07 May A graduating student’s update about the University of Colorado’s “War Against Asians” Campus Press article
The email below was sent today by David Chiu, a graduating senior at the University of Colorado. He’s been involved with a group of students, meeting with the CU administration since Feb. 18, when an ill-advised satire column titled “If It’s War that Asians Want, It’s War They’ll Get” was posted on the Campus Press website of the university’s school of journalism.
If you’re not familiar with the controversy, here is an article published by the Pacific Citizen, and my original blog post and an update and a second follow-up.
David’s update, sent almost on the eve of his graduation, is a sad commentary on the frustrations felt by the students who were directly affected by this article. There hasn’t been a lot of progress, although there have been a lot of politically correct platitudes and promises given out.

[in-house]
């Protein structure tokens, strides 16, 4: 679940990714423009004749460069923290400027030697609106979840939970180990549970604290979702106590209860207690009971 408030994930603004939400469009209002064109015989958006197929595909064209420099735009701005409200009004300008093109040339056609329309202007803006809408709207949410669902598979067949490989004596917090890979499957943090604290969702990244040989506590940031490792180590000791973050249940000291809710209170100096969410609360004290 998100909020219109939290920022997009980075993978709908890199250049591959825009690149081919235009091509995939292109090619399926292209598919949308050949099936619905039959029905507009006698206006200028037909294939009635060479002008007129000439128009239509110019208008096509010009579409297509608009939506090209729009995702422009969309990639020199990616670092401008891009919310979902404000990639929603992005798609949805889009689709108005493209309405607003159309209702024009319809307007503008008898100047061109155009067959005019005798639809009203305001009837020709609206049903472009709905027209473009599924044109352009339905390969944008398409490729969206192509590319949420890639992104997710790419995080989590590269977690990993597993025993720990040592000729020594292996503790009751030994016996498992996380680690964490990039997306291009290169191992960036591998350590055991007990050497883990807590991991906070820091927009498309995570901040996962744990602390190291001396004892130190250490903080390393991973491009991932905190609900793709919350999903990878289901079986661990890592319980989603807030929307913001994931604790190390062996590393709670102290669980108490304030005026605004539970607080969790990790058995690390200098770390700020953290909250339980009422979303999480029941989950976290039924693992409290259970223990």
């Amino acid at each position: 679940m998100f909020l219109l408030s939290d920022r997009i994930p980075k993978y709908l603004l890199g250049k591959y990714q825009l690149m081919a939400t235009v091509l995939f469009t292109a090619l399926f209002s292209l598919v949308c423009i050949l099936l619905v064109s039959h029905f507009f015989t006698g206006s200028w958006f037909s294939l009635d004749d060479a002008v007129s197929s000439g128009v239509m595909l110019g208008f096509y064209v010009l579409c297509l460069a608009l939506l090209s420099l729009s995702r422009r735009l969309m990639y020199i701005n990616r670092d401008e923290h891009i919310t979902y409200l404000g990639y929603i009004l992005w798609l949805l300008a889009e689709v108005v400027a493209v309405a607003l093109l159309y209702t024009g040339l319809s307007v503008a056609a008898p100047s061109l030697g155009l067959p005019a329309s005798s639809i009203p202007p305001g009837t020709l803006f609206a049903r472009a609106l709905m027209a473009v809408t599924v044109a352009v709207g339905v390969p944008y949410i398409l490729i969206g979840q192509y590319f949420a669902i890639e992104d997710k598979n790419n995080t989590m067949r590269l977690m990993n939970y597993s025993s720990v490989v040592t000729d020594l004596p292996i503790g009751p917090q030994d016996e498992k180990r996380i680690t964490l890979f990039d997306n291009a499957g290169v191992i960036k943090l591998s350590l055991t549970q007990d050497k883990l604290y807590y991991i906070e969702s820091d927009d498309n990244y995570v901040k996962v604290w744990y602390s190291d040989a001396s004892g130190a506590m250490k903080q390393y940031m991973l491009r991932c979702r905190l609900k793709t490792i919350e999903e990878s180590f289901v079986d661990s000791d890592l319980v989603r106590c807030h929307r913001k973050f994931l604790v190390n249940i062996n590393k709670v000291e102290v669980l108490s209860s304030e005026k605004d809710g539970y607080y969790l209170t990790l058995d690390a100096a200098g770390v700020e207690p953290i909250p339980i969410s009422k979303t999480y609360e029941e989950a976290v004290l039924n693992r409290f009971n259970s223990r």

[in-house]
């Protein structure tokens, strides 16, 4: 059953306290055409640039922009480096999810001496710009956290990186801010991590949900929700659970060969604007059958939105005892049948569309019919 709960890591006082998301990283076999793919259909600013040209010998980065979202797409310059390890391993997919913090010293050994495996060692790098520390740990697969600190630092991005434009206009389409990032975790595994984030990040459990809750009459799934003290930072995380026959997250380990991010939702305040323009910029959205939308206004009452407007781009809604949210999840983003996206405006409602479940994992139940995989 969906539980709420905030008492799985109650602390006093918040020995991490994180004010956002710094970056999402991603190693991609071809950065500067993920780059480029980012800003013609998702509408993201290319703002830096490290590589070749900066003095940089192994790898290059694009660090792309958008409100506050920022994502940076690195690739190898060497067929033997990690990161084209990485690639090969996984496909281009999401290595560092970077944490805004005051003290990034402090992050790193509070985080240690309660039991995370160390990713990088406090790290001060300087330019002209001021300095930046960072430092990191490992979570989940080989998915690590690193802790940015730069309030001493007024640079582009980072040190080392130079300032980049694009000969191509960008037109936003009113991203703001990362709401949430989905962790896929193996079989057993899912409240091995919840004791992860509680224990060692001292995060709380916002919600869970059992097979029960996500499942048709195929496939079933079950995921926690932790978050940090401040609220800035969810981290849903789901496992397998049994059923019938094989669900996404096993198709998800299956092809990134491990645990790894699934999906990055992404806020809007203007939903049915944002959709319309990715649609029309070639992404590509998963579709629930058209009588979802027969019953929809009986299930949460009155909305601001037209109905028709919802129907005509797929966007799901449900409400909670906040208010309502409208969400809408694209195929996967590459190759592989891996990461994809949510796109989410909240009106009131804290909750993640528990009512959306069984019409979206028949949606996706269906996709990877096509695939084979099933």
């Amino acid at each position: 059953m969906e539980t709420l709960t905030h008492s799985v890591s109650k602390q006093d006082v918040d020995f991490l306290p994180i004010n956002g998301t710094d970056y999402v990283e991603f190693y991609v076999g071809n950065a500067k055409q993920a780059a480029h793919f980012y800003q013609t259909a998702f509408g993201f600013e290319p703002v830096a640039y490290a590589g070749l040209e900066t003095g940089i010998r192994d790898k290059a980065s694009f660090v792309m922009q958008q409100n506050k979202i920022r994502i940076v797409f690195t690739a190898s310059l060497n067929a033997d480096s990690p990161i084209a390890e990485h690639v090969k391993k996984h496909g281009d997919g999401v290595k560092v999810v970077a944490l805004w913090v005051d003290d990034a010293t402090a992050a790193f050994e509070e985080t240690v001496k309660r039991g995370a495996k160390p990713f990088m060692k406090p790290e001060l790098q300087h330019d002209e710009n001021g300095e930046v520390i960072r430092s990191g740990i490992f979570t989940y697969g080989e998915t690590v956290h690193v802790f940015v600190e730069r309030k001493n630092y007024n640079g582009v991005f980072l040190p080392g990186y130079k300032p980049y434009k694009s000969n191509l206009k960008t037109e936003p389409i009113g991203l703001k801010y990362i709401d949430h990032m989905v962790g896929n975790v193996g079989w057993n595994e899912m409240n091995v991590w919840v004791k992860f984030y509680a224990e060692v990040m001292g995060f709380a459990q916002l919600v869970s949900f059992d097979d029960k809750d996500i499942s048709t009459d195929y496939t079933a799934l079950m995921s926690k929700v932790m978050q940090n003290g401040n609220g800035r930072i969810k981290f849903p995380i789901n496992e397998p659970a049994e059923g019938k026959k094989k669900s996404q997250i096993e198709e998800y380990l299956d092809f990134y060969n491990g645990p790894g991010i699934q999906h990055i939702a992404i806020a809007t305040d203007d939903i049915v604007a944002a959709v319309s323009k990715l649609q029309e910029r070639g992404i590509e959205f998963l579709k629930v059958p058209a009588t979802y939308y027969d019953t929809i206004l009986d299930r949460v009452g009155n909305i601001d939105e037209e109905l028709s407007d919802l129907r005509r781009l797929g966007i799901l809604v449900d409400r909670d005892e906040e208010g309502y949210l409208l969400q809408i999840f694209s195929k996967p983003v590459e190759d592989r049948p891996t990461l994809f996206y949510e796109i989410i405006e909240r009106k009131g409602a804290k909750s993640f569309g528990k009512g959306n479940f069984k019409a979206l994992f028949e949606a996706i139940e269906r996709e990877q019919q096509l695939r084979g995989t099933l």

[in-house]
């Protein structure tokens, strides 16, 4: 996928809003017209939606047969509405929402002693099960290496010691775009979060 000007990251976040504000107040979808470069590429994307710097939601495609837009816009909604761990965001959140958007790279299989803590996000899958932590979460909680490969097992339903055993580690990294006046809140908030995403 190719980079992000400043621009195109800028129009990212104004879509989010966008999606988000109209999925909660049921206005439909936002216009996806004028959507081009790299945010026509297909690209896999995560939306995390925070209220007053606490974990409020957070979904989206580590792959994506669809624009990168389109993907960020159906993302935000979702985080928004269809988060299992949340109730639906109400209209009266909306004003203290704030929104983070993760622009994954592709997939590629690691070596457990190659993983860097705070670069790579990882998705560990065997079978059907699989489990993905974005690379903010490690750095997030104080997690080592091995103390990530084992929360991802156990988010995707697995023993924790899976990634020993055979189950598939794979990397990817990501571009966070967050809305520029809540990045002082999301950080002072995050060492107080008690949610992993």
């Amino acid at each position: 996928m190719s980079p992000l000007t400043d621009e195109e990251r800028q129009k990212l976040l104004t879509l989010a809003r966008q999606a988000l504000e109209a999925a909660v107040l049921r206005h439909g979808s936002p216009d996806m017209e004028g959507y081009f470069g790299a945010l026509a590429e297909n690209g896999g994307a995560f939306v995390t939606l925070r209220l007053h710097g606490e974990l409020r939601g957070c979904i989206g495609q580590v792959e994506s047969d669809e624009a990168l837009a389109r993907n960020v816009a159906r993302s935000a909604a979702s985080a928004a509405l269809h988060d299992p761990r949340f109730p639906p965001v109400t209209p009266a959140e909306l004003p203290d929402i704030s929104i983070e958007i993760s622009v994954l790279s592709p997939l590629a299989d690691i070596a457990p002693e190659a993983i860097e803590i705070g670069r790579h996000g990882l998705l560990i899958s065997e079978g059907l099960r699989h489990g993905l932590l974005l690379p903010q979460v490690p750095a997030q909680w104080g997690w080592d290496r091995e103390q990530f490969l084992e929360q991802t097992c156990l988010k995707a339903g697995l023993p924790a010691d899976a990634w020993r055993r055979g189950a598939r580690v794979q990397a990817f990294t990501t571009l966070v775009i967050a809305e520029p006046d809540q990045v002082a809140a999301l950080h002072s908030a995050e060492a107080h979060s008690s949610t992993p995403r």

There are efforts outside the university, within the Asian Pacific American community at large, to keep the issue alive during the summer months. What these brave and dedicated students have started at CU have caused a ripple effect outside Boulder’s insular world, that will hopefully continue outward for a long time.
David has given his permission to forward or post on blogs the full text of his email. I urge everyone to pass along his eloquent and ultimately sad words so that this issue isn’t just summarily swept under the dark, dusty smothering carpet of history.
To whom it may concern,